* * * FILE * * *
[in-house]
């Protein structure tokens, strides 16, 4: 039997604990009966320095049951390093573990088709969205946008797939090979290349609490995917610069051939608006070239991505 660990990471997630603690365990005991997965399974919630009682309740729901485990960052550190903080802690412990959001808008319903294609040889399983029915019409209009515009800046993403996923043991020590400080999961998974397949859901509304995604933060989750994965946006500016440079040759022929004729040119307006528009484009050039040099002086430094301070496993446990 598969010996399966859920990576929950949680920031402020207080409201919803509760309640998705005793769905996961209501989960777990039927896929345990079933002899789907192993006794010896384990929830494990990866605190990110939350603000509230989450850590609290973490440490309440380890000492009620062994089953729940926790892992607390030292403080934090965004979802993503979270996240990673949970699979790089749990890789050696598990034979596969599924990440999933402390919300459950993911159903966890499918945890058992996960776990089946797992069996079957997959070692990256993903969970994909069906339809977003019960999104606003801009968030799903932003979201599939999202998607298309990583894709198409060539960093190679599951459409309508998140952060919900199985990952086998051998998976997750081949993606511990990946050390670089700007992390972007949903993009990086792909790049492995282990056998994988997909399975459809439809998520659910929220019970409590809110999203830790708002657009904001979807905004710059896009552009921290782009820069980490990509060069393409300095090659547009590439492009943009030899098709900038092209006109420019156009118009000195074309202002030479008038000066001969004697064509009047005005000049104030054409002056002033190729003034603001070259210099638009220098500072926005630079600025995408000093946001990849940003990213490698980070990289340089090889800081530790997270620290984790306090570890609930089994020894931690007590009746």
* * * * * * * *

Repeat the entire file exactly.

[in-house]
């Protein structure tokens, strides 16, 4: 039997604990009966320095049951390093573990088709969205946008797939090979290349609490995917610069051939608006070239991505 660990990471997630603690365990005991997965399974919630009682309740729901485990960052550190903080802690412990959001808008319903294609040889399983029915019409209009515009800046993403996923043991020590400080999961998974397949859901509304995604933060989750994965946006500016440079040759022929004729040119307006528009484009050039040099002086430094301070496993446990 598969010996399966859920990576929950949680920031402020207080409201919803509760309640998705005793769905996961209501989960777990039927896929345990079933002899789907192993006794010896384990929830494990990866605190990110939350603000509230989450850590609290973490440490309440380890000492009620062994089953729940926790892992607390030292403080934090965004979802993503979270996240990673949970699979790089749990890789050696598990034979596969599924990440999933402390919300459950993911159903966890499918945890058992996960776990089946797992069996079957997959070692990256993903969970994909069906339809977003019960999104606003801009968030799903932003979201599939999202998607298309990583894709198409060539960093190679599951459409309508998140952060919900199985990952086998051998998976997750081949993606511990990946050390670089700007992390972007949903993009990086792909790049492995282990056998994988997909399975459809439809998520659910929220019970409590809110999203830790708002657009904001979807905004710059896009552009921290782009820069980490990509060069393409300095090659547009590439492009943009030899098709900038092209006109420019156009118009000195074309202002030479008038000066001969004697064509009047005005000049104030054409002056002033190729003034603001070259210099638009220098500072926005630079600025995408000093946001990849940003990213490698980070990289340089090889800081530790997270620290984790306090570890609930089994020894931690007590009746």